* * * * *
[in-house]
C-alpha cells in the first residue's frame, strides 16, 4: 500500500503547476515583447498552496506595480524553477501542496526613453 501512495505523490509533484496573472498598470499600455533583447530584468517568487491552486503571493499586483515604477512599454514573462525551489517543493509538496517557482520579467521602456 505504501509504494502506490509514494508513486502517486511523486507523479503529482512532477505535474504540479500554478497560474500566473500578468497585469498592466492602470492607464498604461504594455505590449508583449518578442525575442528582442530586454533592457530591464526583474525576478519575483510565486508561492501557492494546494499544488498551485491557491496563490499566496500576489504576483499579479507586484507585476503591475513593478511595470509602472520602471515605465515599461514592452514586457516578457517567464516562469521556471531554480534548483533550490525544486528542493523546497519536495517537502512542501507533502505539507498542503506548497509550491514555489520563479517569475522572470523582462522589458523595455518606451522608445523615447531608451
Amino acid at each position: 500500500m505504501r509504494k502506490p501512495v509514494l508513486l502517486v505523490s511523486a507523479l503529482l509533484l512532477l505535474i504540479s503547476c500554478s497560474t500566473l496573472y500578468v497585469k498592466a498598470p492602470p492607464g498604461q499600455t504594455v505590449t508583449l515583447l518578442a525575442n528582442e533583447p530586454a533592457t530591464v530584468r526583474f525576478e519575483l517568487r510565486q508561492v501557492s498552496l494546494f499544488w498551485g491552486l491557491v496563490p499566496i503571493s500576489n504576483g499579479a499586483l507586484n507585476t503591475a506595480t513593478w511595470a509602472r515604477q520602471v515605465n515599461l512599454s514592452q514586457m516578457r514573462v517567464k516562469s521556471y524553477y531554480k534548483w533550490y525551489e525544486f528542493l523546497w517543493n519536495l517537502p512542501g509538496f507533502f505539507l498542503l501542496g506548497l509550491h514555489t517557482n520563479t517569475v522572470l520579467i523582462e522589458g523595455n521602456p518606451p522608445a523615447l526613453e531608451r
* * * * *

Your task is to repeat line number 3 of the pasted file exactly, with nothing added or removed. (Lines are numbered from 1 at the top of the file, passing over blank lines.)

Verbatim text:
Amino acid at each position: 500500500m505504501r509504494k502506490p501512495v509514494l508513486l502517486v505523490s511523486a507523479l503529482l509533484l512532477l505535474i504540479s503547476c500554478s497560474t500566473l496573472y500578468v497585469k498592466a498598470p492602470p492607464g498604461q499600455t504594455v505590449t508583449l515583447l518578442a525575442n528582442e533583447p530586454a533592457t530591464v530584468r526583474f525576478e519575483l517568487r510565486q508561492v501557492s498552496l494546494f499544488w498551485g491552486l491557491v496563490p499566496i503571493s500576489n504576483g499579479a499586483l507586484n507585476t503591475a506595480t513593478w511595470a509602472r515604477q520602471v515605465n515599461l512599454s514592452q514586457m516578457r514573462v517567464k516562469s521556471y524553477y531554480k534548483w533550490y525551489e525544486f528542493l523546497w517543493n519536495l517537502p512542501g509538496f507533502f505539507l498542503l501542496g506548497l509550491h514555489t517557482n520563479t517569475v522572470l520579467i523582462e522589458g523595455n521602456p518606451p522608445a523615447l526613453e531608451r